By: Dale Bass
It may look like a compass, but the solar installation at Thompson Rivers University is designed to do more.
Ultimately, said Michael Mehta, it could point the way to integrating charging strips in roadways that could charge electric vehicles as they are being driven.
For now, however, the solar compass outside the Arts and Education Building on campus has other purposes, said Mehta, a geography and environmental-studies professor at TRU.
First, it’s to demonstrate how solar can be commonplace and not relegated to large panels on tops of buildings or out in fields. It’s also designed to show solar projects can also look good.
Mehta entered the project into the university’s sustainability grant competition. Once approved, he opted to use the existing compass design at the building, but build into it more than five dozen one-foot by two-foot solar modules, each producing 80 watts of power that ultimately should see it generate enough power per year to run about 40 computers and printers.
Just prior to the official unveiling of the compass on Thursday, with the city experiencing its first significant snowstorm of the season, Mehta kept an eye on the installation to see how people reacted walking on it. He didn’t expect to see a flurry of falls, he said, because the only real difference people might feel walking on it is the modules have a slightly different friction level than the sidewalks surrounding them.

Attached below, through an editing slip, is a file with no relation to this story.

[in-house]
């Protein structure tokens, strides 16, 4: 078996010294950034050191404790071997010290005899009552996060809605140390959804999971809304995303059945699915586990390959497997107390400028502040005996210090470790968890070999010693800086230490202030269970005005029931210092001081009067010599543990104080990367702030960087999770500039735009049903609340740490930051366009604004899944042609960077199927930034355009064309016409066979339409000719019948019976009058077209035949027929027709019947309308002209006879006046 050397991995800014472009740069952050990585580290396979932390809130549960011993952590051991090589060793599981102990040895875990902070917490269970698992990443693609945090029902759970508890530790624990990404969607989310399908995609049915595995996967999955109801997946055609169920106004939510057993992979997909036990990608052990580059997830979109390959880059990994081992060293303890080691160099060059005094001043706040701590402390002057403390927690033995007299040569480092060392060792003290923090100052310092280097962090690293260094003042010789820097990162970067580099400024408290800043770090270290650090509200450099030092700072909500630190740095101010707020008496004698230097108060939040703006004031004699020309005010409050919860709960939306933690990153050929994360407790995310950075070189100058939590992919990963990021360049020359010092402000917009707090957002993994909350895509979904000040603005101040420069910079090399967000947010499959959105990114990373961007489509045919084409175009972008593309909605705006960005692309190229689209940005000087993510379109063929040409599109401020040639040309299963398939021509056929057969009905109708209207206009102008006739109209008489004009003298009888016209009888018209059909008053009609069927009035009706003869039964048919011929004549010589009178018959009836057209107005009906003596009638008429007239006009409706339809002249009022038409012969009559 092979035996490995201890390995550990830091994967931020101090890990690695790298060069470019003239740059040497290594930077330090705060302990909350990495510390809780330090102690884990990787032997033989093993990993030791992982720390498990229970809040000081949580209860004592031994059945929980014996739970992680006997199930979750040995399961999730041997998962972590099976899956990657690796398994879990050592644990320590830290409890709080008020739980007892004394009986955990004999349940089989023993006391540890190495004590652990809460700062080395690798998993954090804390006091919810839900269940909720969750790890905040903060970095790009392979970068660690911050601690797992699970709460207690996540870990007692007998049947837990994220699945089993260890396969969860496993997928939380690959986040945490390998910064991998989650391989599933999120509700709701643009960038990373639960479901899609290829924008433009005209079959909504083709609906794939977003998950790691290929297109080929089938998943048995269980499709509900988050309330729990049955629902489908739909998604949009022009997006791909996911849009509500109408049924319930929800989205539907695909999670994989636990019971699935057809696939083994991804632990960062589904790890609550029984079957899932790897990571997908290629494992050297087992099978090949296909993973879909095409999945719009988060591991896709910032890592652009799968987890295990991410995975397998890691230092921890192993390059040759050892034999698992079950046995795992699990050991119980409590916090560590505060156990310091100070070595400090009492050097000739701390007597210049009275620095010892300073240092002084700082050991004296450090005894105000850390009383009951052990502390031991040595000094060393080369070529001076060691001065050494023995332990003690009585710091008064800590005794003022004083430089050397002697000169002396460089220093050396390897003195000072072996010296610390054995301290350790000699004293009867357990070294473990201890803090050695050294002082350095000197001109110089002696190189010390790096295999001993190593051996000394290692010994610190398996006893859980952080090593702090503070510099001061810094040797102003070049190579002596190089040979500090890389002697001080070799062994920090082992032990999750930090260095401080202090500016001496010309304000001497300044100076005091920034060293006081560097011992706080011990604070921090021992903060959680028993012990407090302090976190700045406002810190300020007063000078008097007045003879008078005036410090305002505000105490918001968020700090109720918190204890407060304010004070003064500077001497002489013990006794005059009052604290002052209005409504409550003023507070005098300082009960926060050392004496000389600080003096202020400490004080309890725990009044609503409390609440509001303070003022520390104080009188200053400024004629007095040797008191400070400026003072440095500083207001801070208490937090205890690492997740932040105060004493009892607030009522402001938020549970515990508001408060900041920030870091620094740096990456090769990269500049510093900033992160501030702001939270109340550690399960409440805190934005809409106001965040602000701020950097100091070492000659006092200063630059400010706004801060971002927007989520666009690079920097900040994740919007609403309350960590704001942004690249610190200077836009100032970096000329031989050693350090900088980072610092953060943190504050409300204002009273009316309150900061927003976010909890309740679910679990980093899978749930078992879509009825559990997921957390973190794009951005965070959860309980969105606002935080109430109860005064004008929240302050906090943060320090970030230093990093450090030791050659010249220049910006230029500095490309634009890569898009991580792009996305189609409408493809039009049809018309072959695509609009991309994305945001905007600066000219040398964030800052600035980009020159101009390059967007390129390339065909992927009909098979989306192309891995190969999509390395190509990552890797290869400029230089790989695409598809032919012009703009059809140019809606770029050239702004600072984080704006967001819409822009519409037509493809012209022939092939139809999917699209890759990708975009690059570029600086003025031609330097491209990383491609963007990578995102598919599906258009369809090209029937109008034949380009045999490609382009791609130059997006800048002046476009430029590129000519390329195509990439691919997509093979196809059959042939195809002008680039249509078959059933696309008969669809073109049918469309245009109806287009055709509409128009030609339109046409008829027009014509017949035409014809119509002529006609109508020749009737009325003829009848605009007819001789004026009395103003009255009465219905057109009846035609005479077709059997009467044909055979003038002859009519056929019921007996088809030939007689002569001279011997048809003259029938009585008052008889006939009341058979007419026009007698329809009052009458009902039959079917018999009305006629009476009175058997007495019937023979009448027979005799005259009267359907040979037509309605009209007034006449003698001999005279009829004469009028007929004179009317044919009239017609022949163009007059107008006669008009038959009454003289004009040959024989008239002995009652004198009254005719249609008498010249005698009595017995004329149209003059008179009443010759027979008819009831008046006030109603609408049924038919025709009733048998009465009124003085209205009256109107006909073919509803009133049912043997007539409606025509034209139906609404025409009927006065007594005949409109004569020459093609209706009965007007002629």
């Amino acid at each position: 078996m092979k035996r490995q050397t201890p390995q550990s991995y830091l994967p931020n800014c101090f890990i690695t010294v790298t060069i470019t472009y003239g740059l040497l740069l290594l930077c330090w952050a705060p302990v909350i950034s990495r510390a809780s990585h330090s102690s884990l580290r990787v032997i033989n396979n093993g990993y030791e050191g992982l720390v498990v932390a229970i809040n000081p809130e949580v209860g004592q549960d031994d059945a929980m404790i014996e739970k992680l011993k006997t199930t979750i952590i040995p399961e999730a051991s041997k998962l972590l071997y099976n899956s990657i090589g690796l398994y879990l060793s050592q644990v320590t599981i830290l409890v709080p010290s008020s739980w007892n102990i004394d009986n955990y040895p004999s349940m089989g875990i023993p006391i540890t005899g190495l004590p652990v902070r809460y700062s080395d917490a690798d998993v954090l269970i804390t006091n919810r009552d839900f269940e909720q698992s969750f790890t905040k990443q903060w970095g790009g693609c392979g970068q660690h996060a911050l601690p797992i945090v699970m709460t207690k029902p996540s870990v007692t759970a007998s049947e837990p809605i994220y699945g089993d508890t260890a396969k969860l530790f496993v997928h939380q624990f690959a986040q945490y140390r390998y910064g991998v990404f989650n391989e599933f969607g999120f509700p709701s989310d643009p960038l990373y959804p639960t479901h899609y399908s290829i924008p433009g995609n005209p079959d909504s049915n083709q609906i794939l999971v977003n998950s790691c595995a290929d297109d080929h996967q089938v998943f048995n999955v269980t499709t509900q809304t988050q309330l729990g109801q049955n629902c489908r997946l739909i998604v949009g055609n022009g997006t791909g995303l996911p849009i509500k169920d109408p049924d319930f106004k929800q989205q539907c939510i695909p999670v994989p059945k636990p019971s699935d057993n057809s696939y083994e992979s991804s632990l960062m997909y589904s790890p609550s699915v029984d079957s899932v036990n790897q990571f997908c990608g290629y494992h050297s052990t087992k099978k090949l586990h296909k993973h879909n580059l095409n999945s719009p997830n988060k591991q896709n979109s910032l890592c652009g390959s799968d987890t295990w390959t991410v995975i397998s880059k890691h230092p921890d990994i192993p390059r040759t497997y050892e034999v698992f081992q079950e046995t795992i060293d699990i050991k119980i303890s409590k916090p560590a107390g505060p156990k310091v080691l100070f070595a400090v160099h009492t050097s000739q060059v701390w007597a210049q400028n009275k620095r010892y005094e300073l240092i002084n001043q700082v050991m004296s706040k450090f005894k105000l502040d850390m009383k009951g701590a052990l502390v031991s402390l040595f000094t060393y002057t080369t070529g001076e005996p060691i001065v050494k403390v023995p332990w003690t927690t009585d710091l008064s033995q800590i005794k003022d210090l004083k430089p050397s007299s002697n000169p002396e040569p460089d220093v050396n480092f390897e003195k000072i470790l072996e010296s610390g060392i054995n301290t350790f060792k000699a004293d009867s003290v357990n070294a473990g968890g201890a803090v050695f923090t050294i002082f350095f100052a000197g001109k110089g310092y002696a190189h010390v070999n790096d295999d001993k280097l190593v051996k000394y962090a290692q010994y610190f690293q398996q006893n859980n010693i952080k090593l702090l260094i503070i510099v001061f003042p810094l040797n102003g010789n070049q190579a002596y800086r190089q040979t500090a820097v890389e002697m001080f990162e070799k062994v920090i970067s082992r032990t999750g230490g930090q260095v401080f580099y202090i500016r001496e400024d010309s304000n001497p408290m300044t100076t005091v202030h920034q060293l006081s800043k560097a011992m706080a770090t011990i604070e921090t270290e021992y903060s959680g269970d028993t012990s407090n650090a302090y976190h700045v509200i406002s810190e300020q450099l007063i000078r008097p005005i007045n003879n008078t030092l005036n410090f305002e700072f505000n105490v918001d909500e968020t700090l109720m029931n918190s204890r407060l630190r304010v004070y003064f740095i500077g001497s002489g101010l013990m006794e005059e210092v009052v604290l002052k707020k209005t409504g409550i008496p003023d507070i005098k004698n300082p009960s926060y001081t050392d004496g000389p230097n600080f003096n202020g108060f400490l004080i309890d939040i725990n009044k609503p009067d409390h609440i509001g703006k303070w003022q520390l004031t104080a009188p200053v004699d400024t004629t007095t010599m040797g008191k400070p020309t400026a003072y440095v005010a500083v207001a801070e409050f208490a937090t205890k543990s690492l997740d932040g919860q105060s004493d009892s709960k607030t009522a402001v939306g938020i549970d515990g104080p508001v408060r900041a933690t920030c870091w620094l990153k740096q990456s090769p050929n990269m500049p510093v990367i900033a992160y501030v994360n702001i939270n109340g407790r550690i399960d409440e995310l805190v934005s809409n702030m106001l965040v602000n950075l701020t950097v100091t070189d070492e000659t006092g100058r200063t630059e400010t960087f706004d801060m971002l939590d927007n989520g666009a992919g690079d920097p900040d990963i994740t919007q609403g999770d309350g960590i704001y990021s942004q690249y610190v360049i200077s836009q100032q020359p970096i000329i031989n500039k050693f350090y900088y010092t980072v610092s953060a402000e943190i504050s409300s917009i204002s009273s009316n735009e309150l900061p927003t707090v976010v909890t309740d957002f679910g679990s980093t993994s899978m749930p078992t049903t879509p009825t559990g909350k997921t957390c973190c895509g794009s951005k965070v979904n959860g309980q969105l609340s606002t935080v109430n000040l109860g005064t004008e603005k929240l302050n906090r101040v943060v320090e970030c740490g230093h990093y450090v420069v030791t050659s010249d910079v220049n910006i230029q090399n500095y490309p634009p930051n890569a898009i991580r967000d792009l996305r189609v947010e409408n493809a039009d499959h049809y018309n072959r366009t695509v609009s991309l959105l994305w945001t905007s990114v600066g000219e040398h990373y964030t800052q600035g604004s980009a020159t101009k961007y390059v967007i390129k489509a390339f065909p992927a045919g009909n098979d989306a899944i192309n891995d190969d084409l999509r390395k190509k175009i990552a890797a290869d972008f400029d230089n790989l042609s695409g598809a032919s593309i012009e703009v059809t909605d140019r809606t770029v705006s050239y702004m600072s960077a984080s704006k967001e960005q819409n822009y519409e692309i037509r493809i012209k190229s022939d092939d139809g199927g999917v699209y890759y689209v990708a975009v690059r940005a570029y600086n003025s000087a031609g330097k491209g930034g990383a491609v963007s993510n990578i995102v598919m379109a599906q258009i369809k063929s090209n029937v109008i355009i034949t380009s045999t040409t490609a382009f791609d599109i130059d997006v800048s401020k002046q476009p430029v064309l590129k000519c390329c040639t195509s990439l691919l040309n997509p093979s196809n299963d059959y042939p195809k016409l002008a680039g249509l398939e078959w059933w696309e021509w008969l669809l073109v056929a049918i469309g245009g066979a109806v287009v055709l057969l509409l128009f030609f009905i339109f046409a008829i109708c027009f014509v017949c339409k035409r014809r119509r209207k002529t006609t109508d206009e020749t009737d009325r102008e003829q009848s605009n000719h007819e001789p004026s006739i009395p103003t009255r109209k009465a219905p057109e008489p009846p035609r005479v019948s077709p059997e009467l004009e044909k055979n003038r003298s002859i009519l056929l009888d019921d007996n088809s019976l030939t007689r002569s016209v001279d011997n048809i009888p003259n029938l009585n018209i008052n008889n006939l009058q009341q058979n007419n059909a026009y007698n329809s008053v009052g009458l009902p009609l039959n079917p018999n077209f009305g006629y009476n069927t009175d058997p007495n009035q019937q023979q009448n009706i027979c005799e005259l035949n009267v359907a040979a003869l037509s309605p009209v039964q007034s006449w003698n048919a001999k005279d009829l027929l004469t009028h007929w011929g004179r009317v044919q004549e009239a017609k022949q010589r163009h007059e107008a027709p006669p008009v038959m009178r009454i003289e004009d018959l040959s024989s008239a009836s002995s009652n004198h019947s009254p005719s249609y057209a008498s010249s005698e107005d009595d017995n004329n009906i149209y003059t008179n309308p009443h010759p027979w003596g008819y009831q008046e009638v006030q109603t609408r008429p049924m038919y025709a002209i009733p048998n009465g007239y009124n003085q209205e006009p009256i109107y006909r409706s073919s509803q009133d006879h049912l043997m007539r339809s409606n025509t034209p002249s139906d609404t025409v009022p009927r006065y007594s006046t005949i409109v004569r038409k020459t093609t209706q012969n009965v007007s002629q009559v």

He likened it to walking on a sidewalk and encountering a painted line or a grate. There’s a different feel underfoot, but nothing too significant.
The compass has been in place and generating energy since July, so students are likely familiar with its underfoot feel, he said.
The solar walkway is a first in Canada. The university invested about $30,000 in the project, which Mehta and other researchers will continue to monitor.
The panels were donated to the university by Solar Earth Technologies.